Japan in recession, to pump in funds
JAPAN has signalled that it will pull together a stimulus programme to shore up the world's third-largest economy after it unexpectedly slumped into a fourth recession since 2008.
The grim news, combined with British Prime Minister David Cameron's warning of fresh global economic turmoil, sent stocks sliding yesterday.
European and most Asian markets fell and Tokyo tanked by almost 3 per cent. This, after official data showed Japan's gross domestic product (GDP) shrank 0.4 per cent in the third quarter, compared with the second when the economy contracted by 1.9 per cent - meeting the technical definition of a recession as two successive quarters of shrinking economic output.
The figure makes it almost inevitable that Japan's Prime Minister Shinzo Abe will delay a sales tax rise due next October and call snap elections for next month - two years before he has to go to the polls. The economy expanded in the first three months of the year, but an April 1 increase in sales tax - aimed at repaying a huge national debt - hammered consumer spending and slammed the brakes on a nascent recovery.
Economy Minister Akira Amari told reporters yesterday that some economic stimulus was likely but it would be hard to craft an exceptionally big package because of the need for fiscal discipline.
Etsuro Honda, an adviser to Mr Abe, termed the economic slide "shocking", and urged the government to take steps to support the economy.
"This is absolutely not a situation in which we should be debating an increase in the consumption tax," Mr Honda, one of the architects of Mr Abe's reflationary policies, told Reuters.
He added that a 3 trillion yen (S$33.5 billion) programme was appropriate and should go to childcare and other measures to directly help households.
"The present situation is like a boxer who is hit and trying to rise," said Koichi Hamada, a retired Yale University professor who has advised Mr Abe on economics. "The reason why Abenomics doesn't look as sound as before is that we added opposite power," he said, referring to the fiscal tightening.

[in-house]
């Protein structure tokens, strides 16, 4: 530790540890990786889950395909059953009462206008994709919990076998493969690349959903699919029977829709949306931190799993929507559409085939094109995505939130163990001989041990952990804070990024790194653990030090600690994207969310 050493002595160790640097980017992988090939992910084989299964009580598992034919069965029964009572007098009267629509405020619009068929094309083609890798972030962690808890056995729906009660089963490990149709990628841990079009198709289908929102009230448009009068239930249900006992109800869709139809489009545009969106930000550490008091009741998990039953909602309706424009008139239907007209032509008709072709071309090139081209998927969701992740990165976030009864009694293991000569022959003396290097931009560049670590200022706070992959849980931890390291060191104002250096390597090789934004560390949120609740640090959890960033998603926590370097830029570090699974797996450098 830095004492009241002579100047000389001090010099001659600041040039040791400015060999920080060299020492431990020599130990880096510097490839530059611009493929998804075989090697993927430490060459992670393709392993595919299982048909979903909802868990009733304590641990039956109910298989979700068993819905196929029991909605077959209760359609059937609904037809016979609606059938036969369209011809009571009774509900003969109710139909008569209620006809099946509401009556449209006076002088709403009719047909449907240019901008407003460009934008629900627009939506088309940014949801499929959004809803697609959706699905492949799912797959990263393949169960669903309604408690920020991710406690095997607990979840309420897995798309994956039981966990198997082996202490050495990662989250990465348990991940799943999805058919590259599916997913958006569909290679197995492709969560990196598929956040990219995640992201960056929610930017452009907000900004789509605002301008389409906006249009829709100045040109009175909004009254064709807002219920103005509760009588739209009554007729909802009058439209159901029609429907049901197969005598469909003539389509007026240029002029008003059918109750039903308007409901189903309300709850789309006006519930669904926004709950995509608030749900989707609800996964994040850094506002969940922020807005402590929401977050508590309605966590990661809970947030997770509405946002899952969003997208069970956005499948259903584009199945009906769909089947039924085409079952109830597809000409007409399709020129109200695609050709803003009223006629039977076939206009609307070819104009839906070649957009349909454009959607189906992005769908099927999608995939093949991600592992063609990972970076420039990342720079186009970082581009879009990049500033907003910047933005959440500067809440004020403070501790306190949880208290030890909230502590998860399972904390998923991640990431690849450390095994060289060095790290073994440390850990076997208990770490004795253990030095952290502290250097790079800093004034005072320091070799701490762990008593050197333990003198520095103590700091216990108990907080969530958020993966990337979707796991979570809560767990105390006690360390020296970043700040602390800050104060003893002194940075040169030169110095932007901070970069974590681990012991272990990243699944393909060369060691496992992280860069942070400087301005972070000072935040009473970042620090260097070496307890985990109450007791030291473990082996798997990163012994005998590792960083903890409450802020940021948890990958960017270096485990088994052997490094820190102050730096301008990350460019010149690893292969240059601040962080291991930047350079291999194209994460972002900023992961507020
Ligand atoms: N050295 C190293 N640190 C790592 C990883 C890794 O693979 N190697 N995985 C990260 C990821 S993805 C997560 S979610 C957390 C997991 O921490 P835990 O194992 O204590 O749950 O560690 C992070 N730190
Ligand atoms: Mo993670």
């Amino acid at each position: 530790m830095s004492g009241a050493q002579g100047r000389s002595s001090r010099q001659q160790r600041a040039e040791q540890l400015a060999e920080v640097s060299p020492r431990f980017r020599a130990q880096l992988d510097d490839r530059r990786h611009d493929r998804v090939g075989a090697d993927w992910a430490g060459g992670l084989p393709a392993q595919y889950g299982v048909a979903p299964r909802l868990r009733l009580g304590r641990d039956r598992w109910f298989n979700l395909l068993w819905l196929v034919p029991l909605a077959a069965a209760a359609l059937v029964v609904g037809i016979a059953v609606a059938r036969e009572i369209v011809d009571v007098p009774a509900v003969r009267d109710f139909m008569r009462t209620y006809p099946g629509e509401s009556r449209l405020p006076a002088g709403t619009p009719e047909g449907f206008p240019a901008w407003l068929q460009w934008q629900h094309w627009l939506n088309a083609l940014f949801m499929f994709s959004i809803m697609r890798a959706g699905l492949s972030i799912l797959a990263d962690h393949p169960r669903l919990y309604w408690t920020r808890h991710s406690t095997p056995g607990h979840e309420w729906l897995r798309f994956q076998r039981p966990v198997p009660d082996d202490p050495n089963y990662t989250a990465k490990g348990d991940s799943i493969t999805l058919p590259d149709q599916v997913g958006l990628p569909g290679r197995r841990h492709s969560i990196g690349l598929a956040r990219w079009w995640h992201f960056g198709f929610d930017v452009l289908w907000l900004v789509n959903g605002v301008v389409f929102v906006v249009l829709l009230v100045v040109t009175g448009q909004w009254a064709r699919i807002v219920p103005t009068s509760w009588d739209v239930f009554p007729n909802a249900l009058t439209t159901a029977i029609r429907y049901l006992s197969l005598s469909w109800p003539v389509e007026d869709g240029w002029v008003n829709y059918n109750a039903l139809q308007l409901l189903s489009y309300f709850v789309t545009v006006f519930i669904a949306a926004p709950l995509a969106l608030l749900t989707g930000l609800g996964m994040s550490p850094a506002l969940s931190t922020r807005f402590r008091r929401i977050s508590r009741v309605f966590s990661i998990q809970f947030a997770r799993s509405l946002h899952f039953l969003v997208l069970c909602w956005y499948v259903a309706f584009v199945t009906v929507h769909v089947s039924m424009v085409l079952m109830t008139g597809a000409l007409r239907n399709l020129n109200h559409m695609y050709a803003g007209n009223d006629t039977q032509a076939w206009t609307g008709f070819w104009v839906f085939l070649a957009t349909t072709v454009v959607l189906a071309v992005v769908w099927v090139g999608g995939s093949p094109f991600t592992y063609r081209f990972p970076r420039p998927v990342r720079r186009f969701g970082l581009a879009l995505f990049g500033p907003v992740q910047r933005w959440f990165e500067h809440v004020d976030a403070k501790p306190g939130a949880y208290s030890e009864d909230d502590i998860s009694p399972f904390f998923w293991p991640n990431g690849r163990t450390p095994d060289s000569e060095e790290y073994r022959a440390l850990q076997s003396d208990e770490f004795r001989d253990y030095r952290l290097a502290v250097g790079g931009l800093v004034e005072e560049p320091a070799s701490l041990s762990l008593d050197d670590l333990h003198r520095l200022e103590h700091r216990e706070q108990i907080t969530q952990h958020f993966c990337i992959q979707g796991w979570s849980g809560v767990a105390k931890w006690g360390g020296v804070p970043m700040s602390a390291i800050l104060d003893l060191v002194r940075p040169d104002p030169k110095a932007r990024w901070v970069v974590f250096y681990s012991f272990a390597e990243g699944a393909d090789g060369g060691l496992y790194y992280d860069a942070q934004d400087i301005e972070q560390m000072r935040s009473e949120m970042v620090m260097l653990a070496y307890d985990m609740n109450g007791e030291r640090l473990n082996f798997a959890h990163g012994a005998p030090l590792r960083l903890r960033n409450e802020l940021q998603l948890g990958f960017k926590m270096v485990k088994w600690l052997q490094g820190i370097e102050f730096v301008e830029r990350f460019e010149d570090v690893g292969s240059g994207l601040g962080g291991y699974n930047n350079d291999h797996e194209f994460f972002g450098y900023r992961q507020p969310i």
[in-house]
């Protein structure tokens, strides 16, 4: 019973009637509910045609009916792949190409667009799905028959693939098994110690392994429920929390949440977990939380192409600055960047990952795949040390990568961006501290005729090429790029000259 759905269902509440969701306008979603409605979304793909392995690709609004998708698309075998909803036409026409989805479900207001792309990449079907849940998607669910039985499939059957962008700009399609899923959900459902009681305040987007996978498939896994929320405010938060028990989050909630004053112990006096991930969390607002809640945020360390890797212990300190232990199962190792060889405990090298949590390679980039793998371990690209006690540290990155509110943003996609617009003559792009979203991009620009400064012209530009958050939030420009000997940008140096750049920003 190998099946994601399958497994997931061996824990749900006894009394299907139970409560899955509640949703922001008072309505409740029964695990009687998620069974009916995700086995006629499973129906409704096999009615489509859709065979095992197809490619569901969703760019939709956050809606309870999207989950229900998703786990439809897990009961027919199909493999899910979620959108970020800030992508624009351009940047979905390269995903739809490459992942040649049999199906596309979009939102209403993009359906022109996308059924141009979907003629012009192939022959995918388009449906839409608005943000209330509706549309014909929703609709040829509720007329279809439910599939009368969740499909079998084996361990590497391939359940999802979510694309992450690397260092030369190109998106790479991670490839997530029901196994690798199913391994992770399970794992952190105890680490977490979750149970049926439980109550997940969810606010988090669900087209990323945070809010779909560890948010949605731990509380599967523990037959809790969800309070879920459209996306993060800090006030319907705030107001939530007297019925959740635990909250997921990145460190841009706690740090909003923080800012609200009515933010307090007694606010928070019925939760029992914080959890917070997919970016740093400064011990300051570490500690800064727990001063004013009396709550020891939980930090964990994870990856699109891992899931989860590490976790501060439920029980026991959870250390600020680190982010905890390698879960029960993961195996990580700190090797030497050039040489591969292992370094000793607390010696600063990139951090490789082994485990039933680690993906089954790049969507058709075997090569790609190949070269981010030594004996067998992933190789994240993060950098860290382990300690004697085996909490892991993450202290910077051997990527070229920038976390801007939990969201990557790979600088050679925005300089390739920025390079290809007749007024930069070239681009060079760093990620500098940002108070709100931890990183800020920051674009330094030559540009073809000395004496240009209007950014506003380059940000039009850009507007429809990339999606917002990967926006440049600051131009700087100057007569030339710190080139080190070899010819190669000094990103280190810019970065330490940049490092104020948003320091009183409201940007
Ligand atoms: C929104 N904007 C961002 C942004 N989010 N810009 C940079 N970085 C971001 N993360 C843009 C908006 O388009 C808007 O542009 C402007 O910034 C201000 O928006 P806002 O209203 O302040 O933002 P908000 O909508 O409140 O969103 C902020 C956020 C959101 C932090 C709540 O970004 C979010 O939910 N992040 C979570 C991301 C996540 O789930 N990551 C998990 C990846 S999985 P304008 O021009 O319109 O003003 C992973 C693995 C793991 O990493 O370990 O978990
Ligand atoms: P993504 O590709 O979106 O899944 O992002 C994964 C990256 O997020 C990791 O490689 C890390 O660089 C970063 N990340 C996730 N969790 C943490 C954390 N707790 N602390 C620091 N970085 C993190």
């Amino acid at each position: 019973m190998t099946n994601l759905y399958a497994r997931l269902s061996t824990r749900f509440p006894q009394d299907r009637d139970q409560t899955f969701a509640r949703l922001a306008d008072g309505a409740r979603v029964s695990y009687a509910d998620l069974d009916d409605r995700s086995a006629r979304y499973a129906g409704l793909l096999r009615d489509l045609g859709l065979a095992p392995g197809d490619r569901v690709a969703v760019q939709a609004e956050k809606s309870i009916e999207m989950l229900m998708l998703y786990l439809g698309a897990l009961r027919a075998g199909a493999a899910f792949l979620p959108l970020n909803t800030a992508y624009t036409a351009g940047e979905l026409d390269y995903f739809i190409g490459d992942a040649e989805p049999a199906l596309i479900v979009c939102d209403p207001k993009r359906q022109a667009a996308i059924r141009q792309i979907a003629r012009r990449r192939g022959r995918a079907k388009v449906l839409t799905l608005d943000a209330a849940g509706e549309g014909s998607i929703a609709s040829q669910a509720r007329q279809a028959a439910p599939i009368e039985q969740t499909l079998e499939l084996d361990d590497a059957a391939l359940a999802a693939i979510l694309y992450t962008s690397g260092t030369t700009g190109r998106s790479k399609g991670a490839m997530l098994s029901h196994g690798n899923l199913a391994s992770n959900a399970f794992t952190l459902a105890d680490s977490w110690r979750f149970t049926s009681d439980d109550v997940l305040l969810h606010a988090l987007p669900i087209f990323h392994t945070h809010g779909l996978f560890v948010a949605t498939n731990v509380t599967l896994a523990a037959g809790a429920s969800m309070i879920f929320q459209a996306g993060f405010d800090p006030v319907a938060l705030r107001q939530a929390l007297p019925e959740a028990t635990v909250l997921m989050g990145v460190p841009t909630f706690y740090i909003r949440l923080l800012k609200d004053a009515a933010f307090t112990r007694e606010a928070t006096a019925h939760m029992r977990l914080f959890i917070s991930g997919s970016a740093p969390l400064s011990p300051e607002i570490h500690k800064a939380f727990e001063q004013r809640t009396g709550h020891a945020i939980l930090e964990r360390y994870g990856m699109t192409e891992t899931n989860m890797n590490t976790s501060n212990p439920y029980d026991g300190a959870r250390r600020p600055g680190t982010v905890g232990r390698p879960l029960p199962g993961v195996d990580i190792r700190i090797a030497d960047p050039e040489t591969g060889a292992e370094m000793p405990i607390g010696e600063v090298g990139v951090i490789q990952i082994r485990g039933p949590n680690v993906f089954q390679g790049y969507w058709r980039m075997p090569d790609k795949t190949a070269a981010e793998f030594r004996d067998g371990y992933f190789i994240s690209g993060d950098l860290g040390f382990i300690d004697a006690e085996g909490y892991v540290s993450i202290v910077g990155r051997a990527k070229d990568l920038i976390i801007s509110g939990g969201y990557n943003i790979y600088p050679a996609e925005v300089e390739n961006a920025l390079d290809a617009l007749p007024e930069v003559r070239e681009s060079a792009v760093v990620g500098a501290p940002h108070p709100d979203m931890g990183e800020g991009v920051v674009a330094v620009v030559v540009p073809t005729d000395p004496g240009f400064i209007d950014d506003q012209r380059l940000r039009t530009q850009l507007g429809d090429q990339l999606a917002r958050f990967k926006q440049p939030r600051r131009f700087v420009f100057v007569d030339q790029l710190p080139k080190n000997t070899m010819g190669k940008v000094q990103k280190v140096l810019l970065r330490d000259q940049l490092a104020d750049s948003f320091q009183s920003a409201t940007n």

Some analysts were lamenting yesterday's double whammy of bad news.
"Japan is officially in recession and comments from David Cameron have done little to calm fears as he talked up the prospect of another global financial crisis, with the eurozone being seen as sitting very much at the heart of the problem," said analyst Tony Cross at traders Trustnet Direct.
"Six years on from the financial crash that brought the world to its knees, red warning lights are once again flashing on the dashboard of the global economy," Mr Cameron wrote in a newspaper article published after the Group of 20 summit.
He added there was a "dangerous backdrop of instability and uncertainty" which was also fuelled by Middle East unrest, Ebola, Ukraine tensions and stalled global trade talks.
However, some analysts played down the speculation of a new crisis in the world economy.
"The surprise fall in Japanese third-quarter GDP spooked the markets, whilst the euro area economy is clearly struggling, but talk of another global financial crisis is overdone in our view," said RIA Capital Markets macro strategist Nick Stamenkovic.
"The dollar remains the main beneficiary as the US remains an oasis of stability in the global economy, keeping the Federal Reserve on course for higher (interest) rates by middle of next year."
BLOOMBERG, AFP, REUTERS